An unattended extraction cleaning machine according to the invention comprises a housing with a bottom portion that is adapted to rest on a surface to be cleaned and that defines an opening in an underside of the housing, a fluid delivery system mounted to the housing and including a fluid distributor for delivering a cleaning fluid to the surface to be cleaned beneath the opening in the underside the housing, a fluid extraction system including a suction nozzle for recovering soiled cleaning fluid from the surface to be cleaned beneath the opening in the underside of the housing, at least one carriage assembly mounting the suction nozzle to the housing for movement with respect thereto and with respect to the surface to be cleaned, and an ultraviolet light mounted on at least one of the housing and the carriage assembly to illuminate the surface to be cleaned.

In one embodiment, the ultraviolet light is positioned in the opening to sanitize at least a portion of the surface to be cleaned.

In another embodiment, the unattended extraction cleaning machine comprises a controller which controls the fluid delivery system and the fluid extraction system to perform a cycle of operation and further controls activation of the ultraviolet light subsequent to a cleaning of the surface to be cleaned. In one embodiment, the controller controls the ultraviolet light such that the ultraviolet light operates for a specified time subsequent to the cleaning of the surface to be cleaned.

In still another embodiment, the housing further includes a carriage assembly lens that defines the opening in the housing, and the ultraviolet light is mounted within the carriage assembly lens at or near the surface to be cleaned.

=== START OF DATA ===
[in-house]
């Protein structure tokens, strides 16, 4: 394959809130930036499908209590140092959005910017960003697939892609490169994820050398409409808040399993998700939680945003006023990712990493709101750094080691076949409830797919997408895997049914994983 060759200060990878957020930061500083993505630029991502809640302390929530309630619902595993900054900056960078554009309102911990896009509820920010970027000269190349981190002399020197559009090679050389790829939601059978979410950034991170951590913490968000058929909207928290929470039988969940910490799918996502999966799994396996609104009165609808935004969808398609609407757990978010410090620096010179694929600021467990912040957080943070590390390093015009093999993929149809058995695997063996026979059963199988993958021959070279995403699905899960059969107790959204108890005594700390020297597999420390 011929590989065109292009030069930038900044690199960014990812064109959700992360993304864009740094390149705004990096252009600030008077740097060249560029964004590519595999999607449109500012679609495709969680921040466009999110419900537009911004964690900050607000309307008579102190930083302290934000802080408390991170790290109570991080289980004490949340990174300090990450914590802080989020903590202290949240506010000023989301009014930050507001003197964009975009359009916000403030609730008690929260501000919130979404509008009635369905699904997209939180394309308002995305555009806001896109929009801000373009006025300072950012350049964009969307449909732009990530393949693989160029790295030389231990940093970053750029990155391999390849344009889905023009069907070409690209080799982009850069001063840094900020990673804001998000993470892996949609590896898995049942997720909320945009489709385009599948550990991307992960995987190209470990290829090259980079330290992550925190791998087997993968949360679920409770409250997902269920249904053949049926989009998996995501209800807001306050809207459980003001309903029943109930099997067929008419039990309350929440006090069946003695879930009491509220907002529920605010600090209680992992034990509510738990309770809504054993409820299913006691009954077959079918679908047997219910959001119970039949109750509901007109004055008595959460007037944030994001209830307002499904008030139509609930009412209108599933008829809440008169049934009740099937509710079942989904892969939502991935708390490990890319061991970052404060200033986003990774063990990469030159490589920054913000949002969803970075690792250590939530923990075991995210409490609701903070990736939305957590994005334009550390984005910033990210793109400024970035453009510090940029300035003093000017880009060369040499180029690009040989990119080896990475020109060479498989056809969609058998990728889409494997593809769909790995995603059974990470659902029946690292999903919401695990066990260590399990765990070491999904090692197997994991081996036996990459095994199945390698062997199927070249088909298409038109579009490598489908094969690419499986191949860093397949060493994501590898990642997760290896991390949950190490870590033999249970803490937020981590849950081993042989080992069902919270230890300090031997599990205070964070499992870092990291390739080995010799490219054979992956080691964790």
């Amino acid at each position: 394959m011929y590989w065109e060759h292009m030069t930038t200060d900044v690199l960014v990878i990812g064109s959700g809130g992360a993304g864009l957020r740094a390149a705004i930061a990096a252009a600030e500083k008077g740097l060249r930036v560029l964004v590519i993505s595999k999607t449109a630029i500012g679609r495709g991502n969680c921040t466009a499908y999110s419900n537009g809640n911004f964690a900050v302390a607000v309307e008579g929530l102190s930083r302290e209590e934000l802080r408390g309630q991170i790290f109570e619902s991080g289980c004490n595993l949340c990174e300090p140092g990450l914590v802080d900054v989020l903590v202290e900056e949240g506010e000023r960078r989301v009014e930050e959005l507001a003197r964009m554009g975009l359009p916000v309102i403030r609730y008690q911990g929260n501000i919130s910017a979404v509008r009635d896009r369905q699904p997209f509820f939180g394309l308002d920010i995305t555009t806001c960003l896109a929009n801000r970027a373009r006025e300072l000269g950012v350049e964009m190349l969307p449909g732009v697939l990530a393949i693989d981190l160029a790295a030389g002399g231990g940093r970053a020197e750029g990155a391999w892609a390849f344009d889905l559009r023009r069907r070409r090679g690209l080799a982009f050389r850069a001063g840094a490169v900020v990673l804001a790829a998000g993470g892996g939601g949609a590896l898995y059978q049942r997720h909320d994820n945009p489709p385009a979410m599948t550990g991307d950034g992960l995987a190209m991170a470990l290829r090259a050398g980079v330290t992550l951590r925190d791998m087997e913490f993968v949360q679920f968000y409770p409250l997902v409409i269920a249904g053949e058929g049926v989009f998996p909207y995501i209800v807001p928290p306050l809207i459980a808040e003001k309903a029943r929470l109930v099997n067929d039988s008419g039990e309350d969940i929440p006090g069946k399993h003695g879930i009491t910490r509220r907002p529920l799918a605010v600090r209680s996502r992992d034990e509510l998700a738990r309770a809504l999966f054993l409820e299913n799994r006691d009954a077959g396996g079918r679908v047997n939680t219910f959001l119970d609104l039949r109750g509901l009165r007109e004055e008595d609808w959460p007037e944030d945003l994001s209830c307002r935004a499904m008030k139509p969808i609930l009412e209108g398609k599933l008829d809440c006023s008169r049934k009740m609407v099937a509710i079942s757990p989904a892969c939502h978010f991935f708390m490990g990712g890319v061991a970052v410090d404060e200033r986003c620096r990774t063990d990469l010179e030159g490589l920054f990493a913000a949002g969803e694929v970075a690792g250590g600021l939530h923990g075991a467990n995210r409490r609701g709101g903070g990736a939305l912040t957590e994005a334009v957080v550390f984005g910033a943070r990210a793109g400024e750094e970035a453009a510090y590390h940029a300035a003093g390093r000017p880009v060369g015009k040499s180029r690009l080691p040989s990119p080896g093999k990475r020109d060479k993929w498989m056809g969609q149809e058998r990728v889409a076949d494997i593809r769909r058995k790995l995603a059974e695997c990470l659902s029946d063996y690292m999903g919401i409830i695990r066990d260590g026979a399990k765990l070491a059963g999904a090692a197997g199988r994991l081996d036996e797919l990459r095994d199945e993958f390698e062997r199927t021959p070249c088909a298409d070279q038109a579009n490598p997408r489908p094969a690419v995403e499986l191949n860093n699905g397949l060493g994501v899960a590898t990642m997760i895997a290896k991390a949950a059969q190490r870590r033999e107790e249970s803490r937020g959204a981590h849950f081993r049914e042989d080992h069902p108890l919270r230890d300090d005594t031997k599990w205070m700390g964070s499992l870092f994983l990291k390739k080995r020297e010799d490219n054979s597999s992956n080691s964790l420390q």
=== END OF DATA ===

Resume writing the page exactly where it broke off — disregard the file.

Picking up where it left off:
In yet another embodiment, the ultraviolet light is arcuate.

In yet another embodiment, the carriage assembly lens has reflective elements to direct the ultraviolet light onto the surface to be cleaned.

In yet another embodiment, the ultraviolet light element comprises a tubular body, and the ultraviolet light element is mounted to the carriage assembly adjacent the fluid distributor.

In still another embodiment, the ultraviolet light is mounted at a center of the carriage assembly to direct ultraviolet light onto the surface to be cleaned.

In yet another embodiment, the ultraviolet light is mounted on the carriage assembly for movement therewith.

In yet another embodiment, the ultraviolet light element is powered by an electrical circuit comprising contact rings.

In yet another embodiment, the electrical circuit further comprises sliding conductive contacts operatively associated with the contact rings and electrically coupled to the ultraviolet light element to conduct electricity from the contact rings to the ultraviolet light element during movement of the carriage assembly.

In yet another embodiment, the ultraviolet light element is powered by an electrical circuit comprising at least one inductive coupling.

In still another embodiment, the ultraviolet light is mounted in a compartment isolated from the opening.

In yet another embodiment, the ultraviolet light is powered by an electrical circuit, and the electrical circuit has a manually operated switch that controls the activation of the ultraviolet light.